While the boys were here, we ate a lot of western food, and Thai food as well. But, since they’re from the UK, and I’ve never had a proper English breakfast, the morning after the Chelsea match we went to find one. The thing was massive. Fortunately for them, I couldn’t eat the whole thing. I did enjoy it very much, though! I could eat it once a week. I shouldn’t, but I definitely could. Icing on the cake: there was a full color comics section in the Bangkok Post. Simply put, amazing.

After two weeks of fun, Chief and Simon had to be on their way… They’re traveling the world! It’s not forever, though… Another time, another country.

Simon, me and Chief crammed into a tuk tuk.

Last weekend, my friends Becca and Cody, who are living in Chiang Mai (I did my TESOL course with Becca), took a motorbike ride up into the same mountain I had gone on with the guys. This time, though, I had my own motorbike! It was so much fun to whiz about, and with the difficulties in finding rides in the mornings/afternoons to/from my school, I’m on the hunt for one of my own.

Becca, Cody and me… pit stop up the mountain.

So I’m mostly caught up on my life! Aside from the fact that I took quite the spill down the stairs at my apartment yesterday. I’m feeling pretty good, though. I got some awesome painkillers from the pharmacy that make me feel top of the world! No broken bones, a few scrapes and bruises, a tweak in my back, and an embarrassed self (there were two kids who were walking down the stairs behind me). Nothing time and meds won’t heal.

me and my trusty steed, Malibu.

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Sawadee Pi Mai Kha!

Happy New Year!

It is finally 2012! While half the world is convinced of our demise later this year, I’m here to tell you: I come from the future! It’s 2555 in Thailand now, so 2012 has long come and passed. The world is not ending. Don’t spend your life savings or sell your family heirlooms just yet.

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Last Thursday and Friday were Sports Day at school. I have to say, these were probably my most favorite days so far. It was like the Camp Cedarcrest Olympics on crack. All the students were dressed fancy in their costumes and team colors, and I was very excited to go around to each team and cheer with them all. They wanted me to pick a team to be on. I kept telling them I wanted a rainbow colored shirt because I didn’t want to pick just one color, but they didn’t have a rainbow shirt and I couldn’t find any dye at Big C or TescoLotus. When I saw the sports shirts I had to choose from, I picked a “green” one that was really more turquoise than anything. I thought that it may have been an old shirt and acceptable as a “non” color, so I picked that one. Nope. It was still considered green. I just told everyone I was on Team Leelawadee instead. Team Champion.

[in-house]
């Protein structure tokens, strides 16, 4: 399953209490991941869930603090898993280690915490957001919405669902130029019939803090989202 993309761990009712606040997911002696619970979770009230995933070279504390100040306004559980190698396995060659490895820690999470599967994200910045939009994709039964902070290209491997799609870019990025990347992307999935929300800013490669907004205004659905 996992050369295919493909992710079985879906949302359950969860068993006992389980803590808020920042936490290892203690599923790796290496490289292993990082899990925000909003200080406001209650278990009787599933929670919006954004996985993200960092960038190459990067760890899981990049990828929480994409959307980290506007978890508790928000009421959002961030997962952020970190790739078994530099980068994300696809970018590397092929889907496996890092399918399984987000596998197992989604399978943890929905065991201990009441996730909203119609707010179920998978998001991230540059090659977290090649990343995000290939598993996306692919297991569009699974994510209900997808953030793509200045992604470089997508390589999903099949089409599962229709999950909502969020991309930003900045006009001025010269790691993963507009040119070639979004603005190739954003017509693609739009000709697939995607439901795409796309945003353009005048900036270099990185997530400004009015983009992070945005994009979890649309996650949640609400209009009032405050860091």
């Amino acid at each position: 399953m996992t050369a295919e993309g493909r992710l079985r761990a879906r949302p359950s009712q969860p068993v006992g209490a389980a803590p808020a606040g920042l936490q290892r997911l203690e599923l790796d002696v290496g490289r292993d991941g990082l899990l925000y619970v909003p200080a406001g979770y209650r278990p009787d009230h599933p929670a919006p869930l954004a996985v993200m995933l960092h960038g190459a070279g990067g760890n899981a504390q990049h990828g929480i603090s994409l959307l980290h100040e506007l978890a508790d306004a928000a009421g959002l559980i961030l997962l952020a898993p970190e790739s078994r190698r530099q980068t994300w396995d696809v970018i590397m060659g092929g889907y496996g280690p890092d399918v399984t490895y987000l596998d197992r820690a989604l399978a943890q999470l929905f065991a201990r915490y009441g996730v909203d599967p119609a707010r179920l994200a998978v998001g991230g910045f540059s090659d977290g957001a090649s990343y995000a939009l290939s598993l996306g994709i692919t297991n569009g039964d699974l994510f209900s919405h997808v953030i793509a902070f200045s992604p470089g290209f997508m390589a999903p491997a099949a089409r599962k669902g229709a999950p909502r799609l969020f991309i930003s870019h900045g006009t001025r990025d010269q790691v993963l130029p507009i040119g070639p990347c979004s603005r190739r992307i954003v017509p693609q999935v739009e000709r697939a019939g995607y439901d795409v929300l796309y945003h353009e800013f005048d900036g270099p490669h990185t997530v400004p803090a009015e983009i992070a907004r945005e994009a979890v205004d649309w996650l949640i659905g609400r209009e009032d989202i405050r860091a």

In addition to the students playing sports, they had “traditional Thai games” for the teachers to participate in. These were not serious games in the slightest. The first game was a relay race called the “Superman” game. For this game, you had to put on underpants, run down the field, take off the underpants, hand them to the next teacher, then they had to put the underwear on, run down the field, and so forth and on and what yadayada…. The next game, I had to pull another Thai teacher on a palm tree leaf across the field. Halfway down, the leaf split and I dragged her for a bit before I realized it. Once I noticed, I couldn’t stop laughing. The rest of that race was a slow process, as I was doubled over from laughing. Then, the male teachers participated in a relay of their own…. They had a waterbottle fixed to string that they tied around their waist which they used to hit a ball down the field. In retrospect, it probably wasn’t the most appropriate game to play in front of 2,500 students, but it was quite funny for us to watch. I wouldn’t want you to miss out, so here’s 57 seconds of enjoyment… I’ve got a feeling this is going to be the next big thing in America.